Editorial: HART raises smart concerns about regional bus proposal

Traffic is seen during morning rush hour on Interstate 275 headed northbound on the Howard Frankland Bridge on Tuesday, July 18, 2017.
LOREN ELLIOTT | Times Traffic is seen during morning rush hour on Interstate 275 headed northbound on the Howard Frankland Bridge on Tuesday, July 18, 2017.
Published February 6 2018
Updated February 7 2018

The reluctance by Hillsborough Countyís mass transit agency this week to embrace a proposed rapid bus system should be a warning sign. As much as some political and business leaders want to get moving on a plan, any plan, for mass transit, this version is not yet the robust vision Tampa Bay desperately needs to be more competitive. Itís wise to voice these reservations now to encourage transportation planners to be bolder and not assume this region lacks the will to more aggressively tackle congestion that is choking its progress.

Hillsborough Area Regional Transit board members raised appropriate questions Monday about a proposed bus rapid transit system, or BRT, stretching 41 miles from Wesley Chapel to downtown St. Petersburg. A state Department of Transportation consultant has recommended area leaders pursue BRT first rather than light rail, which it previously had ranked first. The consultant said a BRT system would be cheaper and faster to build, less expensive to operate and a more cost-efficient use of the areasís existing major roads and interstates. While some public officials and the Tampa Bay Partnership composed of local business leaders have embraced the BRT proposal as politically and financially pragmatic, HART board members focused on the initial planís shortcomings and suggested it is not ready to promote to the public.

As the discussion reinforced, the BRT proposal would be unlikely to transform commuting across Tampa Bay or generate the broad public support needed for any regional transit system, regardless of whether that system relies on buses, light rail or some other mode. This plan calls for buses to mix with cars along most of the route, both along Interstate 275 and on city streets under the interstate where most of the bus stations would be located. While advocates say the proposal would at least get the region moving on transit and that light rail could be added later, itís difficult to see how this approach would make Tampa Bay competitive with Charlotte, N.C., Atlanta, Denver or other urban areas that are decades ahead on mass transit.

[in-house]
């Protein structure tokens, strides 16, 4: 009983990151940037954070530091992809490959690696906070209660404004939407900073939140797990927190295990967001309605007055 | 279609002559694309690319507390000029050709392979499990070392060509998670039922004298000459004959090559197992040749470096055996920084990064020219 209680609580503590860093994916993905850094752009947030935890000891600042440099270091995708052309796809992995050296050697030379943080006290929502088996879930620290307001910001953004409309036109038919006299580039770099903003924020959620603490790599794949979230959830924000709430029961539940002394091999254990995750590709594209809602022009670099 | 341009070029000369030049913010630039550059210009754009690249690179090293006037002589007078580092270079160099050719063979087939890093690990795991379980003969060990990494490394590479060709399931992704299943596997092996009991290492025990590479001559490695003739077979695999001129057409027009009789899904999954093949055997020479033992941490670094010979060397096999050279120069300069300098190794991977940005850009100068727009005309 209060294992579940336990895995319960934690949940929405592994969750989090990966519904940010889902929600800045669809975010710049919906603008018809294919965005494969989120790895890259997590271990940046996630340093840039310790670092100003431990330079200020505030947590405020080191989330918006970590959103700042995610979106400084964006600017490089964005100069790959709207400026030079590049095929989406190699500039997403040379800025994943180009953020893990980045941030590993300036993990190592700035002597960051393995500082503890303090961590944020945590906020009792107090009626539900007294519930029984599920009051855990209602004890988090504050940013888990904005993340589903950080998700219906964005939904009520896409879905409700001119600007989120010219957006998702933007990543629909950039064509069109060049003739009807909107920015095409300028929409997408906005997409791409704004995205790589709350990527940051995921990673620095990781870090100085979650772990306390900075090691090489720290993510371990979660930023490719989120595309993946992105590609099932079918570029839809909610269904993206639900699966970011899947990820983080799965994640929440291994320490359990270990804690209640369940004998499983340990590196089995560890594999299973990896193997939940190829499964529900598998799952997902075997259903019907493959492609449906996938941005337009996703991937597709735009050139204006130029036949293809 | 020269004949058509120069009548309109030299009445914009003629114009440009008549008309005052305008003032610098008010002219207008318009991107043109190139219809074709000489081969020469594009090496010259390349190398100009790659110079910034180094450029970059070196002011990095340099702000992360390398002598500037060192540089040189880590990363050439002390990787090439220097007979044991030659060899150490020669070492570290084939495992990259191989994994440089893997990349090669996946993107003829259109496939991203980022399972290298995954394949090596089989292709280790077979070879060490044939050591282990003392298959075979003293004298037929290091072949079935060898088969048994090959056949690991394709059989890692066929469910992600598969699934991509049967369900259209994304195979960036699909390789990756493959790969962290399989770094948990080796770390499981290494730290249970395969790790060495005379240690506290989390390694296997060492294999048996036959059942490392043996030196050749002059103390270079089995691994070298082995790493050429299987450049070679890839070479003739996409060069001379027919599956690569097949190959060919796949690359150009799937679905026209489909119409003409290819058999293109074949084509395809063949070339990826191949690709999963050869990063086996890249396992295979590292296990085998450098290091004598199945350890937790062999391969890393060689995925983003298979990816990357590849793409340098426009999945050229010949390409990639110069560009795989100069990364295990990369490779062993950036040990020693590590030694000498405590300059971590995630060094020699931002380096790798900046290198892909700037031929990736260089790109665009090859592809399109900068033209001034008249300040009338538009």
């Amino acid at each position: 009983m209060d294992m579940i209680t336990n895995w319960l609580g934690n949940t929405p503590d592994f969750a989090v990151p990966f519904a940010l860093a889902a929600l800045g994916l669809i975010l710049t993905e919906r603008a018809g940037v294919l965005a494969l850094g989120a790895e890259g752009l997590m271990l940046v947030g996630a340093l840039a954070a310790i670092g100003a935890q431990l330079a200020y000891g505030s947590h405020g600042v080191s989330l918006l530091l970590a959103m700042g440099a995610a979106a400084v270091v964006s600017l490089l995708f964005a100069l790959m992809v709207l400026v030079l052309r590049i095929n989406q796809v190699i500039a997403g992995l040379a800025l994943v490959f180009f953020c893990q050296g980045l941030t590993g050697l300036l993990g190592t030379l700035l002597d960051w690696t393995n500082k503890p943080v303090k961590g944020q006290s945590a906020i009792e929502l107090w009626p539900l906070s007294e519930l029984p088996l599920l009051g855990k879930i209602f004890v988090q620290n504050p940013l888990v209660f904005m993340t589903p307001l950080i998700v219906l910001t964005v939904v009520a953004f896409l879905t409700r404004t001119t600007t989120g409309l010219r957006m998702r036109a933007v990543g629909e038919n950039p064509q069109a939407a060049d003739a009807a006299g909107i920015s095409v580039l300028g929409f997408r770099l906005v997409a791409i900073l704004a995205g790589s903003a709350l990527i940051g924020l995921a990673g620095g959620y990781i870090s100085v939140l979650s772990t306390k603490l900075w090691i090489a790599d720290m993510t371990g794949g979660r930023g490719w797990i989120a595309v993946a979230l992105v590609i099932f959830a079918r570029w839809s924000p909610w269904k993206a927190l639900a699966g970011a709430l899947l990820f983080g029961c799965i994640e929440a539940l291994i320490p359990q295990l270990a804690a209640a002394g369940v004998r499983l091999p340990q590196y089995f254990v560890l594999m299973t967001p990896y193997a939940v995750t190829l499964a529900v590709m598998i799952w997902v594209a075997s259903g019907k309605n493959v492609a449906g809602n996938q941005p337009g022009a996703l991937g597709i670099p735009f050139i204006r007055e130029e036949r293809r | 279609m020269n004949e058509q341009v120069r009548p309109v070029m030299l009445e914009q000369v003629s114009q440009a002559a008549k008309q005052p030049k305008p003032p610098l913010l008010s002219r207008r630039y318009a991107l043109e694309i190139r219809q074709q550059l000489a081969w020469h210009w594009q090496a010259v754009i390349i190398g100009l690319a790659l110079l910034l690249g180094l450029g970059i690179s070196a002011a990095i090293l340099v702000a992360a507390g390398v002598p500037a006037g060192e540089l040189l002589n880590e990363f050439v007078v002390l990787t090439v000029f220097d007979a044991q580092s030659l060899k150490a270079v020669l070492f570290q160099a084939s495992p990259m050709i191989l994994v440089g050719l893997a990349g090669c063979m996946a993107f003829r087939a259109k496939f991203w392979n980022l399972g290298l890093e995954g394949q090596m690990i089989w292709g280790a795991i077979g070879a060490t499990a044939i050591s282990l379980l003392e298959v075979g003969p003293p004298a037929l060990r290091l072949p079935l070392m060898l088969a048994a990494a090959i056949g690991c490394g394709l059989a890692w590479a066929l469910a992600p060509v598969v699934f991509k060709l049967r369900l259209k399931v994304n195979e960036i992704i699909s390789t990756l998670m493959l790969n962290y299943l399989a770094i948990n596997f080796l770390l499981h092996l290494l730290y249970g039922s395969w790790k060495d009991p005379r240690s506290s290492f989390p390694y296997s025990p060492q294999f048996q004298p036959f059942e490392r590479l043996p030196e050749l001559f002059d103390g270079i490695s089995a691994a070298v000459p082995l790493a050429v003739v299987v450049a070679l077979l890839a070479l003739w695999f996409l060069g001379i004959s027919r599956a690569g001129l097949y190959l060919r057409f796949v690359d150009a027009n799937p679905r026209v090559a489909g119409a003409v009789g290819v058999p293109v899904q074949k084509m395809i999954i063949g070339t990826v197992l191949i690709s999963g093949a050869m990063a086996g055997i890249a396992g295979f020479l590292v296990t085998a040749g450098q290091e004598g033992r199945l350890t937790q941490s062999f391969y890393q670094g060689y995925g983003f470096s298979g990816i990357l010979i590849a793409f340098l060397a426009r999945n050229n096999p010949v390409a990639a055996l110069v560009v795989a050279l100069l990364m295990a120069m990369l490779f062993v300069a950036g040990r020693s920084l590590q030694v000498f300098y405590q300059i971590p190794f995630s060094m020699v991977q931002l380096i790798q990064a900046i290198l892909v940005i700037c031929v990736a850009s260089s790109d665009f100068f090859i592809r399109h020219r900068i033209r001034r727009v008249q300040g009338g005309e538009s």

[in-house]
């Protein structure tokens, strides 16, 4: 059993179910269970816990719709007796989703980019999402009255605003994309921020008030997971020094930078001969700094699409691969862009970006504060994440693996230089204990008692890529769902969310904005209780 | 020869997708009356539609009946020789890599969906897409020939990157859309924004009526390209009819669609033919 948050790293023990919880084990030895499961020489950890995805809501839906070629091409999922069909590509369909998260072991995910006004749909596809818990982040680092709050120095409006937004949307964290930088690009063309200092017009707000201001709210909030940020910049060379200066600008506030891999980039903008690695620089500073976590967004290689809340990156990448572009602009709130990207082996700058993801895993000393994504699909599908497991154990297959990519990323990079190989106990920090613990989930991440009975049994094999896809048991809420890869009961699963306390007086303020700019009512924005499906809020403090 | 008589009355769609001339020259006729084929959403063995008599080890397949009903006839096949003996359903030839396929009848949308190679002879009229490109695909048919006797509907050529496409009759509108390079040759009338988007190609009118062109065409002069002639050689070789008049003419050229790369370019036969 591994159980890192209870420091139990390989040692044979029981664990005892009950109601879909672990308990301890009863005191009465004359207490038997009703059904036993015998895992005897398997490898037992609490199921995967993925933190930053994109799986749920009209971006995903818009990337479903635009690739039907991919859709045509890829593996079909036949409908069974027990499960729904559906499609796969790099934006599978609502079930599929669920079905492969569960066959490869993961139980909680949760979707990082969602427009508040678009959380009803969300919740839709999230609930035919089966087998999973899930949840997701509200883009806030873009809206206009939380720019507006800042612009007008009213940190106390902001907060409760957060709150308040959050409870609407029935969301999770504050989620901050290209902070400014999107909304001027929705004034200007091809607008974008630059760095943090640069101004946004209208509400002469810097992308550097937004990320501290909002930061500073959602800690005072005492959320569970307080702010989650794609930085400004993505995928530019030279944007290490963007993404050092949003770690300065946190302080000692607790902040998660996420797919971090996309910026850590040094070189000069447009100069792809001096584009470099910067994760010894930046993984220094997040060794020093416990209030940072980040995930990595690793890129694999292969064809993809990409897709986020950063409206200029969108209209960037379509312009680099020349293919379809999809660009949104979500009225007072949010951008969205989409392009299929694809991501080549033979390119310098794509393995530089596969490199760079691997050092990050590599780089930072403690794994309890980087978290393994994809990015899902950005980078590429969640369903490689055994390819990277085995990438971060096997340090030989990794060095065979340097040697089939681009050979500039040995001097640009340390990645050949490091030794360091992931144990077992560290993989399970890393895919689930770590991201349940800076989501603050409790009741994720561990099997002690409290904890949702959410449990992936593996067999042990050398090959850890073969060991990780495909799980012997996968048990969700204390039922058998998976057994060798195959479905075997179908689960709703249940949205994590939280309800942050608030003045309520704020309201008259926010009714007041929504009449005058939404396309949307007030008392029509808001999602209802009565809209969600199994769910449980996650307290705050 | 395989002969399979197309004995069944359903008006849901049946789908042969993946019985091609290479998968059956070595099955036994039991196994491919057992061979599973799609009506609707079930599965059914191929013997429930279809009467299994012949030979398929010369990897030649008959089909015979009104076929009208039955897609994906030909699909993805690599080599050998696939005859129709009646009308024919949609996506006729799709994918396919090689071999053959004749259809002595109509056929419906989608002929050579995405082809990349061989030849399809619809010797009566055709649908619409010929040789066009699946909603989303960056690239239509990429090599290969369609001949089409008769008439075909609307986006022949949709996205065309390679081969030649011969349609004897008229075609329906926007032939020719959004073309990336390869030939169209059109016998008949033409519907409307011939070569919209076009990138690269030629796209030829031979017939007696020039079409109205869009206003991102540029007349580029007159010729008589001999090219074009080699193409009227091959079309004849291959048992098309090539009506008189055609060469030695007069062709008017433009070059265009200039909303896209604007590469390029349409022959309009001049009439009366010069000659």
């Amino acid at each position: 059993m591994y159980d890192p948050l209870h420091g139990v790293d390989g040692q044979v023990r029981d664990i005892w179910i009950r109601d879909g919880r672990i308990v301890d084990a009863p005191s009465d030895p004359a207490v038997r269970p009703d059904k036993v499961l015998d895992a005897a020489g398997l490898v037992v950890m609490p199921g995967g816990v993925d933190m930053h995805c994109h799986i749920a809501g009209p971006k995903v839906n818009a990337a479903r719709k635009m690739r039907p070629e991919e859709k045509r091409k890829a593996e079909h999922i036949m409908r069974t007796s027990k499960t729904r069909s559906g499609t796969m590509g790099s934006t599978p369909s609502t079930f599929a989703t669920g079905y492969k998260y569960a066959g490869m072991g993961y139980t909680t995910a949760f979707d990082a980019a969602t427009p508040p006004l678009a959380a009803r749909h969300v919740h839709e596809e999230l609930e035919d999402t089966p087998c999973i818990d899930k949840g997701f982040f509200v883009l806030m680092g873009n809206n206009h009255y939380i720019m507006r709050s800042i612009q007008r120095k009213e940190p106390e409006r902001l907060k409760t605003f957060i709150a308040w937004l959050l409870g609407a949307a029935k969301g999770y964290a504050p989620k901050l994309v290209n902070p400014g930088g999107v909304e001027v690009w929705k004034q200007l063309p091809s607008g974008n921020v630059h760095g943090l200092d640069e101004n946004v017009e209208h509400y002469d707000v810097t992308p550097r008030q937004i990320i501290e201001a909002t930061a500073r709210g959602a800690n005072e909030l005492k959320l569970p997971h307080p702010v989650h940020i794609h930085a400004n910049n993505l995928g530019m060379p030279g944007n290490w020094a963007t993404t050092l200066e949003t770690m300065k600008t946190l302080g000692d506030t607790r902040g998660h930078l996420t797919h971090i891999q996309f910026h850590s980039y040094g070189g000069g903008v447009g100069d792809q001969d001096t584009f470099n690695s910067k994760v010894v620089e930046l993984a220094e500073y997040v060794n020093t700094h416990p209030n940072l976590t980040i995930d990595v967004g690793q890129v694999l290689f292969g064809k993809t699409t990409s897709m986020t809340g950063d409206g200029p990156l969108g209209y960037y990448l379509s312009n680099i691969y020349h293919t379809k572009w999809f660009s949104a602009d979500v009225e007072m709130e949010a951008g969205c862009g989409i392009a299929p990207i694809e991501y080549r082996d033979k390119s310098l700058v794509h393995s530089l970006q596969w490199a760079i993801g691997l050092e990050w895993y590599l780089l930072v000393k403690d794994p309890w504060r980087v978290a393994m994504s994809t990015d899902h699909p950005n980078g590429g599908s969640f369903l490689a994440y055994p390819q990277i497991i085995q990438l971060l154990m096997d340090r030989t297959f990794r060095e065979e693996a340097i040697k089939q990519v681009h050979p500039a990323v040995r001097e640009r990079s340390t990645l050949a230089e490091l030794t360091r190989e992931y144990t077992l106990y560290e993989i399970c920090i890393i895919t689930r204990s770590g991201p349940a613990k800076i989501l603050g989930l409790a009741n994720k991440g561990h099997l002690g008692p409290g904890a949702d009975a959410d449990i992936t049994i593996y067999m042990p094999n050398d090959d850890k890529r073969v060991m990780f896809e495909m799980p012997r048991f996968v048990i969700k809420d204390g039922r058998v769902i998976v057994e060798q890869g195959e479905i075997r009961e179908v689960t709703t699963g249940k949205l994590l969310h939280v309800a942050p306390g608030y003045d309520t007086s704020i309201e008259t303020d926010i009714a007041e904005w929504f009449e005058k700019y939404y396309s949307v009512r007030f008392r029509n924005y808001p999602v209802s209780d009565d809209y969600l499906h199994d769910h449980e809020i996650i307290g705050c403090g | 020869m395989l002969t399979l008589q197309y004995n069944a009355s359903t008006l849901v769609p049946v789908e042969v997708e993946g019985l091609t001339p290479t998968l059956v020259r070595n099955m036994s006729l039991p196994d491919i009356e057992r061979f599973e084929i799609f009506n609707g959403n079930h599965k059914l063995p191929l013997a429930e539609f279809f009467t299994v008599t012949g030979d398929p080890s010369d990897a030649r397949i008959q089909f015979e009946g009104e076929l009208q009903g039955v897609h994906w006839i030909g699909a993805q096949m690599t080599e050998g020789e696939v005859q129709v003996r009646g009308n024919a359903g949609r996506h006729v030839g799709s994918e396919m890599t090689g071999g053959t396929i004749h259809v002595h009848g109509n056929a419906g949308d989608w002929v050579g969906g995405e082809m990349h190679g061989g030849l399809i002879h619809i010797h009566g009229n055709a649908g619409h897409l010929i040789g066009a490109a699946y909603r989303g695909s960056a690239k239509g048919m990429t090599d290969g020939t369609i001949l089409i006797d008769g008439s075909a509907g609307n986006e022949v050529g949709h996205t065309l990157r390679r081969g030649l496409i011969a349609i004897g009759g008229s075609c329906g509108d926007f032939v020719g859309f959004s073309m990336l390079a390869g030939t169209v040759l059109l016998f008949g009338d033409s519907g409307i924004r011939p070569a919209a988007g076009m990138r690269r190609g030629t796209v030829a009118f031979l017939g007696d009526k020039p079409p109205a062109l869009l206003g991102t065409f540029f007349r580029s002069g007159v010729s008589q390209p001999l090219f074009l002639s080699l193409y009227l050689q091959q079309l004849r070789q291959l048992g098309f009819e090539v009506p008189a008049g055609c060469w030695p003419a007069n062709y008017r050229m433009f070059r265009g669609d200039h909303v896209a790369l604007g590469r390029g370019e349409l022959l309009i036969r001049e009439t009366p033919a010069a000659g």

HART board member Pat Kemp, a Hillsborough County commissioner, questioned the wisdom of spending hundreds of millions of dollars to provide buses on an elevated interstate. She noted correctly that the plan is not even genuine BRT. The buses would have their own lane only in the interstate median between West Shore and downtown Tampa, with much of the route confined to the shoulder or lanes shared with cars and other vehicles. While it would be less expensive than light rail, the price tag and how local governments would pay for their share of the cost even for BRT remain unclear.

The concerns raised by HART members and the boardís reluctance to start to help sell this version to the public are useful contributions to the continuing discussion. After two failed light rail referendums in Pinellas and Hillsborough counties over the last eight years, itís understandable that many political and civic leaders are desperate to advance virtually any transit plan as congestion has worsened. Regional planning that has long been needed is taking place, state officials are more cooperative than they were in other eras and Tampa Bay has been falling further behind its competitors. But the cheapest, quickest option is rarely the smartest approach.

There is time to significantly improve this initial BRT proposal. Unlike previous transit projects voters rejected, this one smartly spans the bay and focuses on creating a mass transit spine that can be added to in the future. It recognizes the critical need for mass transit, and it has caught the attention of political and business leaders across Tampa Bay. But HARTís useful discussion this week reinforces that this plan needs to be bolder, regardless of whether the initial technology involves sleek buses or light rail.

This is the remarkable opportunity Tampa Bay has been seeking for years to unite the region in pursuing a 21st century mass transit system. It should not be squandered because of a lack of civic and political will to aim high and convince voters a visionary transit plan is a smart investment and essential to our future.